Interesting Situation


Gold Member
I recently posted a thread about how I can't do the double bass technique I used to do for fast double bass because of a back injury. On a good day I was able to do close to 200 bpm.

I've started a new technique for fast double bass which doesn't cause any back pain. This is a huge blessing, but at the same time I'm starting over from scratch. I'm learning the motions of this new technique very slowly to get it right so that when it is fast it's perfect. At this point though I can't do it fast at all.

The reason why this is an interesting situation is because I just started looking to join a original metal band. Being that I can't do any fast double bass yet it's going to be strange when the other band members ask me to do so for a song. Trust me, I want to be able to do the fast double bass right now because I love that stuff. But it's going to take time at this point.

I'll be honest that it does worry me a bit that since I can't do the double bass yet it may effect what bands want to play with me right now. But I know the worst thing I can do is not join a band until I have this technique working up.

Please feel free to give your thoughts about what I've said.


Senior Member
My advice is not to worry about it especially if your doing original material, I aren't an amazingly fast double bass-er, 200bpm max for about 3-4 mins then I have to stop sometimes its 210-220 on the odd good days.

I'm in a metal band too so what I do for songs where my endurance/speed isn't up to scratch is just skank beat, or do a skank beat with the odd double kick, or even a cyclone blast, or my most hated drum beat, the blastbeat.

There's tons of metal beats you can do without double bass, hell if you listen to a lot of metal songs, alot of them dont have massive 200+bpm double bass rolls its mainly one footed stuff.

I believe there was a thread recently about metal drumming without double bass, you could search for it and see if any of that helps.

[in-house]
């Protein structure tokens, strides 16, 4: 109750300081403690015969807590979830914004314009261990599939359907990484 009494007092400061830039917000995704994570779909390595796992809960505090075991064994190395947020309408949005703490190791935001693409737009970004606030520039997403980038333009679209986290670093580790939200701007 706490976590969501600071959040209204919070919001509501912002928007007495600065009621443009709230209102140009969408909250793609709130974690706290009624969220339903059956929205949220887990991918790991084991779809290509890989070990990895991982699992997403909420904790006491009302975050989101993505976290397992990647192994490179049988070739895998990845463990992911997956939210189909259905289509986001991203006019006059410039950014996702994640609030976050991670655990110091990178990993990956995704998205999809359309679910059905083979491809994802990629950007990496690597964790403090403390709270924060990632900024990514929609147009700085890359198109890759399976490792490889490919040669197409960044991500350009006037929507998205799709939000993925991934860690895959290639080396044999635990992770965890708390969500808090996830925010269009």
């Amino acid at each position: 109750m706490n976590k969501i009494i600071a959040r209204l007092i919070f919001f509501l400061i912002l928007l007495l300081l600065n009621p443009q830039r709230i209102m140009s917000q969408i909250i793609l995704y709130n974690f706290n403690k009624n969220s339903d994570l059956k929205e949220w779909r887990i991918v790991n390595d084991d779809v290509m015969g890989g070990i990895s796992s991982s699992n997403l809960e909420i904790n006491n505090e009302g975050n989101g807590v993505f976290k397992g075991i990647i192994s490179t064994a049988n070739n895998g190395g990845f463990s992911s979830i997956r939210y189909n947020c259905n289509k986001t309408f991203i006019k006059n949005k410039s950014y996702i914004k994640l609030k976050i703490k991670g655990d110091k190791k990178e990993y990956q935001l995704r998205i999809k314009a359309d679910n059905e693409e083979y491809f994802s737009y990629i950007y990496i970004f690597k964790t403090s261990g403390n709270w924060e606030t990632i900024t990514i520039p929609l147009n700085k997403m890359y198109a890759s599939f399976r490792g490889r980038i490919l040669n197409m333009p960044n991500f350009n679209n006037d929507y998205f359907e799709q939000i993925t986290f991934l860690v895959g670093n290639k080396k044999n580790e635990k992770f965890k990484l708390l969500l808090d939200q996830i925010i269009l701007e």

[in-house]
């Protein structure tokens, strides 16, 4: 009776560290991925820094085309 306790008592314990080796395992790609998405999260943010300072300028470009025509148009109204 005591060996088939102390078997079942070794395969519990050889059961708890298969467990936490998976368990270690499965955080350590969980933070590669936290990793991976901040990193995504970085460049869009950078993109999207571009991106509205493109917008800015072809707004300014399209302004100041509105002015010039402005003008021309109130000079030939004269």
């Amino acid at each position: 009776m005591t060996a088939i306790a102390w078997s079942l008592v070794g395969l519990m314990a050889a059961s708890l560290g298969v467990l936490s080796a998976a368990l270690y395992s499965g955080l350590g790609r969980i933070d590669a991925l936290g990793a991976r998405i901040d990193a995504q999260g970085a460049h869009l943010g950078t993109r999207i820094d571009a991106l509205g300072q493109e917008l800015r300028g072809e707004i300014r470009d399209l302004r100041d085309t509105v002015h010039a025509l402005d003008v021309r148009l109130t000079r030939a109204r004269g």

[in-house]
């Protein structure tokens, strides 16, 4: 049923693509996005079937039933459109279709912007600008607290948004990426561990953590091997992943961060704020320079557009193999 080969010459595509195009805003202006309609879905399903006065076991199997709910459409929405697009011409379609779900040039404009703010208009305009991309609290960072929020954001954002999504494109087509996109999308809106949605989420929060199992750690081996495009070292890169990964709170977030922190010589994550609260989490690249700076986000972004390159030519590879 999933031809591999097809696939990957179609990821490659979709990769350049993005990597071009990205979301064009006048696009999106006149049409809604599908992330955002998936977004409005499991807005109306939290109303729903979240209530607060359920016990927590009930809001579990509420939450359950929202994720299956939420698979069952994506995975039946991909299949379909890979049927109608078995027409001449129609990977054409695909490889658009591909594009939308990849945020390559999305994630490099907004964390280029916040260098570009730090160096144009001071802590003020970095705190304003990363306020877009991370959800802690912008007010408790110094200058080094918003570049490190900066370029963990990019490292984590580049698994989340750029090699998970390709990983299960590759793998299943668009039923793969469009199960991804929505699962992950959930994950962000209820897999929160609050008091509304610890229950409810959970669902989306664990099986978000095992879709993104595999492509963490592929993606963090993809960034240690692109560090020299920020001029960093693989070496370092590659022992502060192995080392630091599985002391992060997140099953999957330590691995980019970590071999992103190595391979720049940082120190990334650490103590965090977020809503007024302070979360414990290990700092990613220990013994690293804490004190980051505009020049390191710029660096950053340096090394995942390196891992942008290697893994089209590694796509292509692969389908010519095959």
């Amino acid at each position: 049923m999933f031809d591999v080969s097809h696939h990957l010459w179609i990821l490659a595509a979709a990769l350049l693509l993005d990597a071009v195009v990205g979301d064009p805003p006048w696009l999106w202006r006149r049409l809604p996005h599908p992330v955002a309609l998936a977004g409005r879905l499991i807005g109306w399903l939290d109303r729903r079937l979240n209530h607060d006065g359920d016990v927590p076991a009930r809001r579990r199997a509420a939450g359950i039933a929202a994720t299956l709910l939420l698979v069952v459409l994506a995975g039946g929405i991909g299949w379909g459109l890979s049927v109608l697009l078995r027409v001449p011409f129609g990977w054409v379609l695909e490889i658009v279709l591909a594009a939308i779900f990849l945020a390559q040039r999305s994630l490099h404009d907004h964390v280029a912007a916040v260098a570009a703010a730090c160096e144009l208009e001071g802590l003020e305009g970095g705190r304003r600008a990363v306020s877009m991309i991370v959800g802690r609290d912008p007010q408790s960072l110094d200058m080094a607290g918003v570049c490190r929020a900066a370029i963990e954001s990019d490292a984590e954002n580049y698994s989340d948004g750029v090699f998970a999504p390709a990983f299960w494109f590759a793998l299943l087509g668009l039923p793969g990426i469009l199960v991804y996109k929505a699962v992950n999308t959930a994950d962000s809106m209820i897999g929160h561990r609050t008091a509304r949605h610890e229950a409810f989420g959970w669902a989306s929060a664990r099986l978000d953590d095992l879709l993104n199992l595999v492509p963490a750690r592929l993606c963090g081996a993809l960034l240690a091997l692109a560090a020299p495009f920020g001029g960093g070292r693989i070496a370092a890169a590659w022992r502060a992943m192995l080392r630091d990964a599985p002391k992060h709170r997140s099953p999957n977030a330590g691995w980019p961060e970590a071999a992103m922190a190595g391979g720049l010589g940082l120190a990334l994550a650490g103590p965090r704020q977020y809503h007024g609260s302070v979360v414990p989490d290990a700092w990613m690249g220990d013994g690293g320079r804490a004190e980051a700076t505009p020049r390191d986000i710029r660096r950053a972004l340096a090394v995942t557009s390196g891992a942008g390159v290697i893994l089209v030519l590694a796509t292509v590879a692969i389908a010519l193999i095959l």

Duck Tape

Platinum Member
Firstly metal is a pretty broad term. There are loads of metal bands that don't rely on constant double kick.

As an ex-metaller (here's a video of me from 2007 ) I listen to some of the death and black metal out today and honestly don't think the drummers are serving the music if all they do is the constant speed thing. Sometimes a metal drummer drummer should leave space to create the rhythm.

See how often you can get away with playing 8th notes (like in 80s-90s metal) and throw some 16th note accelerando's or diddles in there.

Maybe try and influence the band to play thrash (kick snare kick snare kick snare a-la 80's metallica) to give you a break from time to time.

What's this new magic technique?

Good luck, hopefully they're not too demanding.


Gold Member
I'm not a metal drummer, however, I do love the speed around the kit - especially the fast double bass beats I use in certain fills.

Now, if your band has a particular need for fast double bass beats/rolls, here is something you can do in the meantime for those fills. Consider also using your floor tom as a substitute for the 2nd bass beat. Use it in a 32nd note roll, as: FT KK FT KK FT KK FT (where FT=Floor tom, KK=Kick drum).

As long as you can get the double bass beat in, you're good. Mike Johnston has an older lesson where he teaches this. I didn't bother with the HH technique portion of it. Jump to 1:35 and you'll see it. Now, the key is to have at least a 16" FT that sounds as close as possible to your bass drum. If you can play 8th notes on the HH's with the left hand, that will "mask" any sound differences between Kick and Floor.

As long as your band mates are not looking for "technique" you'll be fine using this in the meantime.
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